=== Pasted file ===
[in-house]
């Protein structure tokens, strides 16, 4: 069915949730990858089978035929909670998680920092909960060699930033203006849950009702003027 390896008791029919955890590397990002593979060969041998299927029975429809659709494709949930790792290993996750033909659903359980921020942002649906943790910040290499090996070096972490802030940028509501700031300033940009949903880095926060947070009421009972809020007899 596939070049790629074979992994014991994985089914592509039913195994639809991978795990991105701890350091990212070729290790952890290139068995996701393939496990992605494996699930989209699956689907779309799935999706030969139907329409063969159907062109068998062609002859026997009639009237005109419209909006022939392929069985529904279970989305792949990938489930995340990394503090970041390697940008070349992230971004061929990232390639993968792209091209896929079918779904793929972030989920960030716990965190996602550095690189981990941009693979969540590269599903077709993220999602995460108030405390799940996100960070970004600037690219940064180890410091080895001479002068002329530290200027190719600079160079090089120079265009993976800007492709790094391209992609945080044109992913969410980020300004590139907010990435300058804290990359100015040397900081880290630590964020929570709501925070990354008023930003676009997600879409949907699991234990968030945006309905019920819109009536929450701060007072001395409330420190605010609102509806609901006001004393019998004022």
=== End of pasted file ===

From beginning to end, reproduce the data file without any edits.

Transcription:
[in-house]
């Protein structure tokens, strides 16, 4: 069915949730990858089978035929909670998680920092909960060699930033203006849950009702003027 390896008791029919955890590397990002593979060969041998299927029975429809659709494709949930790792290993996750033909659903359980921020942002649906943790910040290499090996070096972490802030940028509501700031300033940009949903880095926060947070009421009972809020007899 596939070049790629074979992994014991994985089914592509039913195994639809991978795990991105701890350091990212070729290790952890290139068995996701393939496990992605494996699930989209699956689907779309799935999706030969139907329409063969159907062109068998062609002859026997009639009237005109419209909006022939392929069985529904279970989305792949990938489930995340990394503090970041390697940008070349992230971004061929990232390639993968792209091209896929079918779904793929972030989920960030716990965190996602550095690189981990941009693979969540590269599903077709993220999602995460108030405390799940996100960070970004600037690219940064180890410091080895001479002068002329530290200027190719600079160079090089120079265009993976800007492709790094391209992609945080044109992913969410980020300004590139907010990435300058804290990359100015040397900081880290630590964020929570709501925070990354008023930003676009997600879409949907699991234990968030945006309905019920819109009536929450701060007072001395409330420190605010609102509806609901006001004393019998004022």